The Impact of Alcohol Sales in A College Football Stadium on Healthcare Utilization
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Open Access Publications from the University of California

The Impact of Alcohol Sales in A College Football Stadium on Healthcare Utilization


Introduction: In 2021, a large Midwestern university began selling alcohol to spectators within the football stadium for the first time. The stadium routinely hosts >65,000 spectators, and drinking alcohol is highly prevalent at pre-game tailgating events. Our goal in this study was to determine the impact of in-stadium alcohol sales on the incidence of alcohol-related emergency department (ED) visits and local emergency medical services (EMS) calls. We hypothesized that the availability of alcohol throughout the stadium would lead to an increase in alcohol-related patient presentations.

Methods: This was a retrospective study including patients who used local EMS and presented to the ED on football Saturdays in the 2019 and 2021 seasons. There were 11 Saturday games with seven home games each year. The 2020 season was excluded due to the impact of COVID-19- related restrictions on attendance. Trained extractors using predefined criteria reviewed records for each patient to determine whether the visit was alcohol related. Using logistic regression analysis we examined the odds of an EMS call and ED visit being alcohol-related before and after the start of stadium alcohol sales. We compared characteristics of visits before and after the onset of stadium alcohol sales using Student’s t-test for continuous variables and chi-square test for categorical variables.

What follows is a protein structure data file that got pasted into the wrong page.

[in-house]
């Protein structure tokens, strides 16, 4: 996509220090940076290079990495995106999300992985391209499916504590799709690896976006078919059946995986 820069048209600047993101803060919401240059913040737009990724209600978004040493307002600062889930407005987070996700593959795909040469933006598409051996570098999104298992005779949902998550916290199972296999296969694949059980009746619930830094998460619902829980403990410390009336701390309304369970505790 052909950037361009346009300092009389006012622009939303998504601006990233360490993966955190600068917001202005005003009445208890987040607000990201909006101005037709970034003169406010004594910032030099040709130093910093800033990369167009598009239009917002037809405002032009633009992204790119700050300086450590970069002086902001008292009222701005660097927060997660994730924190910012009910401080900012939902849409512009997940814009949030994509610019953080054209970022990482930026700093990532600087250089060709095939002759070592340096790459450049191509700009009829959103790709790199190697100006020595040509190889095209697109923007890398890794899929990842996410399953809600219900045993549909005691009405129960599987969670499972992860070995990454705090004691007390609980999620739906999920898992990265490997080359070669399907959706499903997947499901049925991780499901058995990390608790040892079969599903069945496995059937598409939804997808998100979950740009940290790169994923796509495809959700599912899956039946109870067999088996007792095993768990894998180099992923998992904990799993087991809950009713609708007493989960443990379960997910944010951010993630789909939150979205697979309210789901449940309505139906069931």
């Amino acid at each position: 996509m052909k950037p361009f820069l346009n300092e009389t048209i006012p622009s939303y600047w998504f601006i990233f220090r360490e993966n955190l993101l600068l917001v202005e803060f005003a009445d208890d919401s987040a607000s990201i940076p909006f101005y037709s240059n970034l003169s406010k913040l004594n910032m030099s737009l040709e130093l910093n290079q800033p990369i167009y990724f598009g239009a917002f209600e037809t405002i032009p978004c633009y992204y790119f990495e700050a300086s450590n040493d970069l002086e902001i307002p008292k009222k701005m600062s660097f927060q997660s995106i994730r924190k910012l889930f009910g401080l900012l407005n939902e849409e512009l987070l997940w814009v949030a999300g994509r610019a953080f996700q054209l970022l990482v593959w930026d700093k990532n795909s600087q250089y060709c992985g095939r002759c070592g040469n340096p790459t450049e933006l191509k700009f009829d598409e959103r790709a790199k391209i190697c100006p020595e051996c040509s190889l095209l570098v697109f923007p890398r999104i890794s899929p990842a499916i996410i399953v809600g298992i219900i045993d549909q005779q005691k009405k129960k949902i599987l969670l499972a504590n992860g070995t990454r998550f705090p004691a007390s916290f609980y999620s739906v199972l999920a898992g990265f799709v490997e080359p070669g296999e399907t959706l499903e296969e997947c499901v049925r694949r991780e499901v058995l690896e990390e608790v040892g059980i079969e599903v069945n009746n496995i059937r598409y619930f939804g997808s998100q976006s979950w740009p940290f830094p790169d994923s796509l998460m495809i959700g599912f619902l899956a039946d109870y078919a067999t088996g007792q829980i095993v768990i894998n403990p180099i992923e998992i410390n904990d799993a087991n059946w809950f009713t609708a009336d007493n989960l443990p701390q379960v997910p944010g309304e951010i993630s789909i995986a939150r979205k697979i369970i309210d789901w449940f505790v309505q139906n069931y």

Results: In 2021, after the onset of in-stadium alcohol sales, there were a total of 505 emergency calls to local EMS on football Saturdays (home and away), and 29% of them were for alcohol-related incidents down from 36% of 456 calls in 2019. After adjustment for covariates, the odds of a call being alcohol-related were lower in 2021 than 2019, but this difference was not significant (adjusted odds ratio [aOR] 0.83, 95% CI 0.48-1.42). Looking specifically at the seven home games each season, the difference was more pronounced (31% of calls in 2021 compared to 40% in 2019) but not statistically significant after adjustment for covariates (aOR 0.54, 95% CI 0.15-2.03). In the ED, 1,414 patients were evaluated on game days in 2021 and 8% of them for alcohol-related reasons. This is similar to 2019, when 9% of the 1,538 patients presented due to alcohol-related complaints. After adjustment for covariates, the odds of an ED visit being alcohol-related were similar in 2021 and 2019 (aOR 0.98, 95% CI 0.70-1.38).

Consclusion: There was a decrease in alcohol-related EMS calls on home game days in 2021, although the result was not statistically significant. In-stadium alcohol sales had no significant impact on the frequency or proportion of alcohol-related ED visits. The reason for this outcome is unclear, but it is possible that fans drank less at tailgate parties knowing they could consume more once the game started. Long lines and a two-beverage limit at stadium concessions may have kept patrons from consuming excessively. The results of this study may inform similar institutions regarding the safe implementation of alcohol sales during mass-gathering events.

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